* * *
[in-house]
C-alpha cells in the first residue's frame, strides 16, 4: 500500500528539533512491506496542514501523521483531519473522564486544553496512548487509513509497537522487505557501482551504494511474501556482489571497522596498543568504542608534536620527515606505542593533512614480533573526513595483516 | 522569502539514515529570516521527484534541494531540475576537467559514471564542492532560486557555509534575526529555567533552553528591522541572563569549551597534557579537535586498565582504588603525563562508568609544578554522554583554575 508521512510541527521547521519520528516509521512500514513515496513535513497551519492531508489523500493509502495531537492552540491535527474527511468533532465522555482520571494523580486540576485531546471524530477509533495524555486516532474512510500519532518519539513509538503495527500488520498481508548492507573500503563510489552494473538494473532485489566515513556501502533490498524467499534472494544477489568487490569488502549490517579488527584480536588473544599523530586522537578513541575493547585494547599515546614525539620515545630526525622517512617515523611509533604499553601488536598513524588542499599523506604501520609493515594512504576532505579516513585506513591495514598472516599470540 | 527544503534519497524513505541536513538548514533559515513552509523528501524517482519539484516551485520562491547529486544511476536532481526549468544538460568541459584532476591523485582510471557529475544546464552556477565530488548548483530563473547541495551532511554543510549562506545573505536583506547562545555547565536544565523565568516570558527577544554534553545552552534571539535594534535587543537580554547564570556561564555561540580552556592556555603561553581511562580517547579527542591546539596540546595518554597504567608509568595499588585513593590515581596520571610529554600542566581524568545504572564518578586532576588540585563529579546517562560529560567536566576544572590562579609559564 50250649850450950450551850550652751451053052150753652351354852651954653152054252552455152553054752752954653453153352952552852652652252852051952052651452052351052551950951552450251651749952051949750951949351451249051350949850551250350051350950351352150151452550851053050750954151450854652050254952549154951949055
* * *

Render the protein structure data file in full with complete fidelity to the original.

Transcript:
[in-house]
C-alpha cells in the first residue's frame, strides 16, 4: 500500500528539533512491506496542514501523521483531519473522564486544553496512548487509513509497537522487505557501482551504494511474501556482489571497522596498543568504542608534536620527515606505542593533512614480533573526513595483516 | 522569502539514515529570516521527484534541494531540475576537467559514471564542492532560486557555509534575526529555567533552553528591522541572563569549551597534557579537535586498565582504588603525563562508568609544578554522554583554575 508521512510541527521547521519520528516509521512500514513515496513535513497551519492531508489523500493509502495531537492552540491535527474527511468533532465522555482520571494523580486540576485531546471524530477509533495524555486516532474512510500519532518519539513509538503495527500488520498481508548492507573500503563510489552494473538494473532485489566515513556501502533490498524467499534472494544477489568487490569488502549490517579488527584480536588473544599523530586522537578513541575493547585494547599515546614525539620515545630526525622517512617515523611509533604499553601488536598513524588542499599523506604501520609493515594512504576532505579516513585506513591495514598472516599470540 | 527544503534519497524513505541536513538548514533559515513552509523528501524517482519539484516551485520562491547529486544511476536532481526549468544538460568541459584532476591523485582510471557529475544546464552556477565530488548548483530563473547541495551532511554543510549562506545573505536583506547562545555547565536544565523565568516570558527577544554534553545552552534571539535594534535587543537580554547564570556561564555561540580552556592556555603561553581511562580517547579527542591546539596540546595518554597504567608509568595499588585513593590515581596520571610529554600542566581524568545504572564518578586532576588540585563529579546517562560529560567536566576544572590562579609559564 50250649850450950450551850550652751451053052150753652351354852651954653152054252552455152553054752752954653453153352952552852652652252852051952052651452052351052551950951552450251651749952051949750951949351451249051350949850551250350051350950351352150151452550851053050750954151450854652050254952549154951949055